This definition is a synthesis of a number of definitions that have been proposed over the past decade. In particular, it focuses on the most inclusive terminology: - Individual health status and condition to encompass preventive medicine, illness, and patient-contributed information - System functions to reflect the broadest capability for using and linking information - Multimedia to identify the scope of possible electronic tools
In May 2003, the Department of Health and Human Services (DHHS) asked the Institute of Medicine (IOM) to provide guidance on the key care delivery-related capabilities of an EHR-S. A committee of the IOM has identified a set of 8 core care delivery functions that EHR systems should be capable of performing in order to promote greater safety, quality and efficiency in health care delivery. Detailed in a new report, this list of key capabilities will be used by Health Level Seven (HL7), one of the world’s leading developers of healthcare standards, to devise a common industry standard for EHR functionality that will guide the efforts of software developers. The letter report was published on July 31 st and is one part of a public and private collaborative effort to advance the adoption of EHR systems.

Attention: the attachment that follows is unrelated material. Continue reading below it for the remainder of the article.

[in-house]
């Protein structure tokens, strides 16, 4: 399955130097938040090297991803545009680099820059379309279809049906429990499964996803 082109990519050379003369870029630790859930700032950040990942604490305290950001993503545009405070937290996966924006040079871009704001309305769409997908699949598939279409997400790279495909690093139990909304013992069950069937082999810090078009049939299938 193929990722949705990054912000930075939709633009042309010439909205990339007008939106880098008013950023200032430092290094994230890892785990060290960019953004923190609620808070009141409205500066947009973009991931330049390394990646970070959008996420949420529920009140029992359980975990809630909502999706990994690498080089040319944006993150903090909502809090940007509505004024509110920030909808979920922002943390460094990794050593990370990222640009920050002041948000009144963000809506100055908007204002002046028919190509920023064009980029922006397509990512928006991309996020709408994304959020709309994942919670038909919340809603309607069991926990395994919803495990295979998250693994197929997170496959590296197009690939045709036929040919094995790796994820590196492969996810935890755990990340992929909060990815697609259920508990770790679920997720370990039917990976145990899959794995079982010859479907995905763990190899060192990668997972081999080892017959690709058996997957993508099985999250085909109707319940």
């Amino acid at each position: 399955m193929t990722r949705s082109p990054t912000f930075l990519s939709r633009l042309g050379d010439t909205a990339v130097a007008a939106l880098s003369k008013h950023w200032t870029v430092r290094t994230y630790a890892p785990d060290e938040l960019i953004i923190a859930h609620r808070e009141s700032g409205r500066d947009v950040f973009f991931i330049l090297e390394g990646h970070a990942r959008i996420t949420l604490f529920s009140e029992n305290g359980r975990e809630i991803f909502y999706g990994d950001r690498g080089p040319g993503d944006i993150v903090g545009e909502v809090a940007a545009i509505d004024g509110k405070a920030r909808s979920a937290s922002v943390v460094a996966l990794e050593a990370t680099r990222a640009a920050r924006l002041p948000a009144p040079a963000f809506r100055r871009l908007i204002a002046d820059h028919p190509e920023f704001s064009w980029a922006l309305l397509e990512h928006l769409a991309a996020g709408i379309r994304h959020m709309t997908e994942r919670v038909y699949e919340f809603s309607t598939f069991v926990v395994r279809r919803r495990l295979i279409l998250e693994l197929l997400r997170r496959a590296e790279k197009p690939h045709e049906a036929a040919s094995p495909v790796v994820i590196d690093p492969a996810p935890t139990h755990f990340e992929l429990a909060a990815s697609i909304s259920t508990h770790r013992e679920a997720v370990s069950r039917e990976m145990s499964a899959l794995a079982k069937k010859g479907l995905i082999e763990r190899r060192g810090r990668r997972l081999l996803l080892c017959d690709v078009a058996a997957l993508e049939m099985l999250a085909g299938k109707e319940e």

The 1991 IOM’s Computerized Patient Record defined the EHR-S as: “ The set of components that form the mechanism by which patient records are created, used, stored, and retrieved. A patient record system is usually located within a health care provider setting. It includes people, data, rules and procedures, processing and storage devices (e.g., paper and pen, hardware and software), and communication and support facilities.” Today this definition remains as the benchmark definition used for Electronic Health Record System definitional activities.
The 2003 IOM Letter Report (Key Capabilities of an Electronic Health Record System)
defined the EHR system as including: “ (1) longitudinal collection of electronic health information for and about persons, where health information is defined as information pertaining to the health of an individual or health care provided to an individual;
(2) immediate electronic access to person- and population- level information by authorized, and only authorized, users;
(3) Provision of knowledge and decision-support that enhance the quality, safety, and efficiency of patient care; and
(4) Support of efficient processes for health care delivery.”
The critical building blocks of an EHR-S are the electronic health records (EHR) maintained by providers (e.g., hospitals, nursing homes, ambulatory settings) and by individuals (also called personal health records).
The IOM Committee identified core functionalities falling into eight categories. I’ll run through the list quickly because my co-presenter will discuss the functional model later on.
The first category is the health information and data. Immediate access to key information that would improve the ability of clinicians to make sound decisions in a timely manner and ability to capture key data, including problem list, procedures, medical and nursing diagnoses, a medication list, allergies, demographics, clinical narratives, and laboratory test results, can therefore ensure improved access to at least some types of information needed by care providers when they need it.